The Many Reasons Why American Foreign Policy Needs a Reset

The Soviet Union collapsed three decades ago, and America has yet to fully adjust.

AP/Natacha Pisarenko
According to one British official some 30 former pilots were lured by annual salaries of about $270,000 to decamp to Communist China and train pilots for the PLA. AP/Natacha Pisarenko


Russia has invaded Ukraine, Free China is under threat, and the post-World War II order, dominated and fashioned by America, is beginning to look decrepit. In truth, America’s grand strategy needs a rethink.

The current American national security architecture was established in the wake of World War II. The U.S. created the North Atlantic Treaty Organization, or NATO, and a host of other collective security and monetary arrangements to contend with the threat posed by the Soviet Union. NATO was, and is, extraordinarily successful. It must not be abandoned. 

Yet the Soviet Union collapsed three decades ago, and America has yet to fully adjust.

The chief threat facing America is China, a country that had yet to fall to Communist rule when NATO was created. Beijing alone can compete with the United States, economically and militarily. It is, to use a political science term, a “near competitor.” Indeed, in key emerging areas like artificial intelligence, China has been labeled a “full spectrum peer competitor.”

To be sure, the U.S. faces a host of other threats, including from Russia, Iran, and North Korea — to name but a few. Each poses their own challenges and requires attention from America and its allies. None should be dismissed as inconsequential — as the current Russian belligerence illustrates.

But America needs to prioritize. The U.S. won World War II, in part, by prioritizing the Atlantic Theater over the Pacific. It won the Cold War by prioritizing as well. The U.S. did not send troops to every country that was threatened by communism. Even in the early years of the Cold War, when the U.S. accounted for the majority of the world’s GDP, such a strategy would’ve been an impossibility — as defense strategists in both political parties recognized.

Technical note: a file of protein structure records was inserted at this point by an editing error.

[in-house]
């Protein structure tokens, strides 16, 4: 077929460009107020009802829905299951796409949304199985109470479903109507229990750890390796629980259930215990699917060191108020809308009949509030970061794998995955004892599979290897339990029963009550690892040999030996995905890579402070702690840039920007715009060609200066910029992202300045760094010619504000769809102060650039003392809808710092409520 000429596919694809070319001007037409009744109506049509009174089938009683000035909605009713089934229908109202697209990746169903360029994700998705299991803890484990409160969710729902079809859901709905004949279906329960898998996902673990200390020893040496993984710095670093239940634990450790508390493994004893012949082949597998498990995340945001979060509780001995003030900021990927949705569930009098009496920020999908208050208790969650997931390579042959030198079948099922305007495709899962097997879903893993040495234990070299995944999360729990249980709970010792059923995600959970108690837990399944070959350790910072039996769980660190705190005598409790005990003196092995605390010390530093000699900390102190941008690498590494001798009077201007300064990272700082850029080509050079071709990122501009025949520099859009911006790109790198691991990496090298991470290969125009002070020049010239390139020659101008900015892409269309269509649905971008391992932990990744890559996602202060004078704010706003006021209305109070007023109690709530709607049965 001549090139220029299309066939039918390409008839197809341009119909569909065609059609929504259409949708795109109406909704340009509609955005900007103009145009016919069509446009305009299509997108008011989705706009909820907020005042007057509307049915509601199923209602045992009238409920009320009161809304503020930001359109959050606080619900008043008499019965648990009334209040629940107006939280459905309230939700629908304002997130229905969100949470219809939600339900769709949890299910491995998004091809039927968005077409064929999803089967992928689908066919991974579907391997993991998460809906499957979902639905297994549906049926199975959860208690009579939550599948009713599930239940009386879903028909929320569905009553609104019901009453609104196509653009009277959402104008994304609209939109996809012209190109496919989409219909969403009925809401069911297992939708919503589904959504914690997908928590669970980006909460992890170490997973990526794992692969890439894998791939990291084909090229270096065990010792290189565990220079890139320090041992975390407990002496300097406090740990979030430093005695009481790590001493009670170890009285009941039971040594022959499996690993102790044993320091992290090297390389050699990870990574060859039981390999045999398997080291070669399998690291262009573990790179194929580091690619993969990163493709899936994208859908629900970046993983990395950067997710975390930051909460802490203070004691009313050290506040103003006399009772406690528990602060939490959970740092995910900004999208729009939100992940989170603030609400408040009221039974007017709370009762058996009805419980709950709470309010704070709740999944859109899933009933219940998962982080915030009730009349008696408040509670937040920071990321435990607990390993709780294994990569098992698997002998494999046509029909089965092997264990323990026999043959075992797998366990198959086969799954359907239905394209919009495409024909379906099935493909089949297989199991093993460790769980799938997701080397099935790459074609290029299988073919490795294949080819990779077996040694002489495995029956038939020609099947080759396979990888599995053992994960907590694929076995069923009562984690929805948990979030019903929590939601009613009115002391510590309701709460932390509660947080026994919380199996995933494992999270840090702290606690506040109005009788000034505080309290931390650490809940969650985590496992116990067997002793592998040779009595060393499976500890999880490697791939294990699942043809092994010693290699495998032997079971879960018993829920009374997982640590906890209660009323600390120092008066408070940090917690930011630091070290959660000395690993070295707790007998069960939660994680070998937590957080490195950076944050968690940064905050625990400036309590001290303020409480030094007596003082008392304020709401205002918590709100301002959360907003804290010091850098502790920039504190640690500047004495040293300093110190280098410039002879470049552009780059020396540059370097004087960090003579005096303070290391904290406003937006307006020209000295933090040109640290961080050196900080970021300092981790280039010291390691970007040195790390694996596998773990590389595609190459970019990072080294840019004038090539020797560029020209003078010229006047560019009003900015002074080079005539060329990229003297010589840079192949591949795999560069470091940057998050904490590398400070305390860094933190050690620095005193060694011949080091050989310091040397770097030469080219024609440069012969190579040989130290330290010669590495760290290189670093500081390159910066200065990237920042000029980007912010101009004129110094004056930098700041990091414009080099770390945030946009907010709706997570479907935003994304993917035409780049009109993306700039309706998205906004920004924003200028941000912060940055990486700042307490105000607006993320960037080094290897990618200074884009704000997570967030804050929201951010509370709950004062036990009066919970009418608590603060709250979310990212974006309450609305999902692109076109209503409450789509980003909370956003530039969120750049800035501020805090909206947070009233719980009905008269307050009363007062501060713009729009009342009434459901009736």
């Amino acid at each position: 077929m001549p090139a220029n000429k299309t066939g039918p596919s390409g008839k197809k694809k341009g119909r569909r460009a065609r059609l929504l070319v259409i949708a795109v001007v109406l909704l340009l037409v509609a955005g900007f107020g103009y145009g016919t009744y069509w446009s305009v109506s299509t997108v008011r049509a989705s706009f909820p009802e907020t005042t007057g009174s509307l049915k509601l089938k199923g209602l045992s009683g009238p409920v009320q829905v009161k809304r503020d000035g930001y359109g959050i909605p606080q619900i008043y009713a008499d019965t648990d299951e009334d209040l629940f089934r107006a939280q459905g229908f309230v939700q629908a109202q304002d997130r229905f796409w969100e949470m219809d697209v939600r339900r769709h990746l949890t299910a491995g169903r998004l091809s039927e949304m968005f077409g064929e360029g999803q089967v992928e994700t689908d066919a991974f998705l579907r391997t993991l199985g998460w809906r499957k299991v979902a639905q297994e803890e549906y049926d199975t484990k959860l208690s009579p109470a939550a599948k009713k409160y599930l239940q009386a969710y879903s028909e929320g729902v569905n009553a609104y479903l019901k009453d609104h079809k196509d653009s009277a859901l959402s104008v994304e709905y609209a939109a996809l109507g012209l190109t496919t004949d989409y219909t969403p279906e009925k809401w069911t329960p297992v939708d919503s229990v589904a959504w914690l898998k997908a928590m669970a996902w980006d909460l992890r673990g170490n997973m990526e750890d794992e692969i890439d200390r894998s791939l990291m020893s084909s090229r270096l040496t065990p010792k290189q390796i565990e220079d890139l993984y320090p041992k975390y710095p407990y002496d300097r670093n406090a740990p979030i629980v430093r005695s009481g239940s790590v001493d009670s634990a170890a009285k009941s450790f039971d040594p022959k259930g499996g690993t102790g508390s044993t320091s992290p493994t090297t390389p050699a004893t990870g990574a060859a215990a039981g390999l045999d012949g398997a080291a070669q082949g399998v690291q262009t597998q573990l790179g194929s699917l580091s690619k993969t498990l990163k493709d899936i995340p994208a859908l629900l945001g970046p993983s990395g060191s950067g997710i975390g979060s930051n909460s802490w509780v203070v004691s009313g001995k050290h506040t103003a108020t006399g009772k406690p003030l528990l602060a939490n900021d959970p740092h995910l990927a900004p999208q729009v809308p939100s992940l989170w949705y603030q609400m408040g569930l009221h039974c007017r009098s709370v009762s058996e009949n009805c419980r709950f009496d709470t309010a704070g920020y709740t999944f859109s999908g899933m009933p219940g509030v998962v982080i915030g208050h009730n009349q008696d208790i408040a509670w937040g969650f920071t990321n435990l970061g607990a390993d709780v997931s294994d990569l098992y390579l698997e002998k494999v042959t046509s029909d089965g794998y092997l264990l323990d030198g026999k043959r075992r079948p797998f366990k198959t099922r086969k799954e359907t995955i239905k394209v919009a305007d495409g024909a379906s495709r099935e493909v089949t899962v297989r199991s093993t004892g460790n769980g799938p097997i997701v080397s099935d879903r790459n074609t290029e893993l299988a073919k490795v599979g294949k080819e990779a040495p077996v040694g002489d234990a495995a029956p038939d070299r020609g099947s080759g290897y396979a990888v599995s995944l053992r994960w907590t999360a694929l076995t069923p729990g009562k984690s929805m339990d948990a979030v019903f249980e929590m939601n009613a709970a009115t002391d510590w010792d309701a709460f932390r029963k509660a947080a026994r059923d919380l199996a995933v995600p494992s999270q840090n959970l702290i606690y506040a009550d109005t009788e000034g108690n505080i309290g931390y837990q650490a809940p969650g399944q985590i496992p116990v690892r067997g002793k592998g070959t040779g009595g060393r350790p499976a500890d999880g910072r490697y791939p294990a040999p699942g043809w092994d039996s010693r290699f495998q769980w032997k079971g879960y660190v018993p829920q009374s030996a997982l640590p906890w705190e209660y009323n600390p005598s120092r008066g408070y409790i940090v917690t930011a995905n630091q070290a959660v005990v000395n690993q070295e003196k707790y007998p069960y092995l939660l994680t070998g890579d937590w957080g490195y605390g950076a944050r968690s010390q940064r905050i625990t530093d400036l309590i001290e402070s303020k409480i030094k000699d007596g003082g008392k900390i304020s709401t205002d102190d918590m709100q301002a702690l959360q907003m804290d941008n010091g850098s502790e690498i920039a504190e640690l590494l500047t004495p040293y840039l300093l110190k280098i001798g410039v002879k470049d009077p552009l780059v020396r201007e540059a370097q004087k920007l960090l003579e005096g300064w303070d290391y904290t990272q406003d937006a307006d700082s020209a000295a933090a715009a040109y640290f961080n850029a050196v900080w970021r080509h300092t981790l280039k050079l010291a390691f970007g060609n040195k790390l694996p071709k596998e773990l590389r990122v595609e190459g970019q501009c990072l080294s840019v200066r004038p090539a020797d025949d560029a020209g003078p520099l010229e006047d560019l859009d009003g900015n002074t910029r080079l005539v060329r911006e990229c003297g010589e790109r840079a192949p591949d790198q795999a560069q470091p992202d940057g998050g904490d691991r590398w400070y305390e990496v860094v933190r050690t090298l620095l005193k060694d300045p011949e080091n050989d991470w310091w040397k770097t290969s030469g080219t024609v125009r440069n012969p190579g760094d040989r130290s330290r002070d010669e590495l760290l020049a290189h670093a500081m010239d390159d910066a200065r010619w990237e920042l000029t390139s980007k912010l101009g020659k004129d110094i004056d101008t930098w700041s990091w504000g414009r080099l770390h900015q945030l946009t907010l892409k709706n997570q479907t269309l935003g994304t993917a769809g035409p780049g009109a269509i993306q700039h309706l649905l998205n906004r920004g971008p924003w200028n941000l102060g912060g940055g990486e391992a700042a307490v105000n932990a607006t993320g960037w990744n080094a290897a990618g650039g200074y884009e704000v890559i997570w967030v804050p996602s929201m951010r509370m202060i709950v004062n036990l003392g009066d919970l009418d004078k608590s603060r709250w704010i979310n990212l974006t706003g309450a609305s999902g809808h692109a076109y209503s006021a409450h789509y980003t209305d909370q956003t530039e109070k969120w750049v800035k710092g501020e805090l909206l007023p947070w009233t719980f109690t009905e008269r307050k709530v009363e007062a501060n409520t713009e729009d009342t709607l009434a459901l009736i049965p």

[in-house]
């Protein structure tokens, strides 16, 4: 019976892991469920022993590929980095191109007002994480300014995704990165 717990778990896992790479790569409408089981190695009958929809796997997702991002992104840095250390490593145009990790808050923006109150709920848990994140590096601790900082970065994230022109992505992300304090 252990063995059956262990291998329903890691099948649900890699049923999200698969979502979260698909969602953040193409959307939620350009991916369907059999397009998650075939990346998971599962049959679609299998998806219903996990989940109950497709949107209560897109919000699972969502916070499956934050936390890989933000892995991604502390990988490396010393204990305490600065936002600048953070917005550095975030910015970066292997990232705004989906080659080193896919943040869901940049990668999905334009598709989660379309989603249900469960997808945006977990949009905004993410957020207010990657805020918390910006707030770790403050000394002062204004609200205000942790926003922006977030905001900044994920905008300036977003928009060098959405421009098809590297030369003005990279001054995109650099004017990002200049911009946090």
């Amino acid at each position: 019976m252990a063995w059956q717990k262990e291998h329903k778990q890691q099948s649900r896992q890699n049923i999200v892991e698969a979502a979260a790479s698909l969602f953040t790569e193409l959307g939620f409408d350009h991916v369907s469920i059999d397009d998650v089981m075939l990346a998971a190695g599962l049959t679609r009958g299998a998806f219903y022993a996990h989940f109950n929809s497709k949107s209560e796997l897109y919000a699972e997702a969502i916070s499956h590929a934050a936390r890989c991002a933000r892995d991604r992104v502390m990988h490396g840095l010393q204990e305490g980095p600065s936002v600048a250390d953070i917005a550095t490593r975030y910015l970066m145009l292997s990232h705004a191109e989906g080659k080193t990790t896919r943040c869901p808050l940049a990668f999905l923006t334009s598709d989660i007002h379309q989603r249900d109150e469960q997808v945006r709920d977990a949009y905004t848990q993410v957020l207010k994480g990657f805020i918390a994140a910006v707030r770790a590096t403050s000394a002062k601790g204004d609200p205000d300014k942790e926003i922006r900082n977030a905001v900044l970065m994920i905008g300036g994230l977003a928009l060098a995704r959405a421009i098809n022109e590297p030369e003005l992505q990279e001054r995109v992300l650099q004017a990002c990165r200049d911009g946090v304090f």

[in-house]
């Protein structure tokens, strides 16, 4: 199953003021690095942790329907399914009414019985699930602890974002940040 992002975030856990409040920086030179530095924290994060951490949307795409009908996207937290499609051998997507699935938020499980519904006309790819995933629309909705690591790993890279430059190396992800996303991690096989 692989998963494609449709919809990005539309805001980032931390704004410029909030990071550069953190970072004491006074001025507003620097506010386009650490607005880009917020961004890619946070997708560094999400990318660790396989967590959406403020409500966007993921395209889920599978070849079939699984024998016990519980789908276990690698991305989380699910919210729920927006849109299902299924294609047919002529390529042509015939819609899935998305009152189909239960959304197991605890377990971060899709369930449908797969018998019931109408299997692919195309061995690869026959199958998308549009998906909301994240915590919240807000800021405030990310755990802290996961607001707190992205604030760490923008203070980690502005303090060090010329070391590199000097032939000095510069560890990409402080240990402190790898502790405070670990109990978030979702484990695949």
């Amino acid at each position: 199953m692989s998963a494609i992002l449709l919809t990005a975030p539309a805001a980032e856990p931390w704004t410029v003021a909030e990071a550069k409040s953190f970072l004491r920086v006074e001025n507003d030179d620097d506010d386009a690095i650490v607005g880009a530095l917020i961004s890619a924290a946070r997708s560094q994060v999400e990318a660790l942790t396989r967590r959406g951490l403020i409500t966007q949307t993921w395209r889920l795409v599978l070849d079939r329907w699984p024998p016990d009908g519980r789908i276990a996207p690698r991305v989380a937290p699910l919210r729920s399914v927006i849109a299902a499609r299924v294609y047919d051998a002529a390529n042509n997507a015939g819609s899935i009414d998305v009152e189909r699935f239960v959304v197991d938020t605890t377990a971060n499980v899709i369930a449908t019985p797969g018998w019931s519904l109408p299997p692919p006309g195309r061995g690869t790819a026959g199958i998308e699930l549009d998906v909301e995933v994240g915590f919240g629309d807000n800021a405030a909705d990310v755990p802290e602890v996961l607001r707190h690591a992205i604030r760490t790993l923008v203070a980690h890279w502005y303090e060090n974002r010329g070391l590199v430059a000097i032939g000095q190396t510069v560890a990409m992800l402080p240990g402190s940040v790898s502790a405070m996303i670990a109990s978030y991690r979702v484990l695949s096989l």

Also, America in 2022 is not the country it was in the early Cold War era. The U.S. faces severe constraints, economically, militarily, and in terms of popular support for interventions abroad. And the battlefields — and battlespaces — have changed as well.

Elbridge Colby, a former U.S. deputy assistant secretary of defense, has noted that Asia will soon account for more than 50 percent of global GDP. By contrast, Europe will account for 10 percent within 20 years. 

In sum: The priority must be Asia. This will require retooling our defense strategy, including our allocation of forces, accordingly. Existing collective security arrangements should be kept, but changes must be made, and pressure brought to bear on “free rider” nations like Germany, who benefit much, but, at present, contribute little to U.S. objectives in Europe and abroad.

The current arrangement, in which Germany has refused to pay its share of NATO dues and cuts deals with U.S. enemies from Moscow to Beijing, isn’t sustainable. By allowing it to occur the United States is acquiescing to policies that threaten Europe’s stability. But by increasing their own share of the defense burden, America’s European allies will be doing themselves a favor in the long term. And they will be restoring a balance that is, at present, missing on the continent.

The United States can’t be everywhere and do everything forever. Pretending otherwise has weakened not only our capabilities and efficiency but our ability to deter threats from our adversaries. 

Further, preparing for — and preferably deterring — a conflict in East Asia will also require a significant investment in our naval and air forces to deal with the logistical problems posed by a war far from American shores. Supply chains will be as important as they’ve always been in war — but more complicated thanks to technological advances and a U.S. that has become far too reliant on Chinese manufacturing.

Importantly the battle spaces will be different, as well. Unlike 1945, they will include conflicts in the cyber and space domains. These are not the wars of the future. Rather, these are the wars of today — and our enemies are advancing on these key fronts. 

Retooling American foreign policy doesn’t require retrenchment. Quite the opposite, in fact. Yet it does require a rethink. The strategies of the past are inadequate to the stormy present. We’re beginning to see the sorry results.


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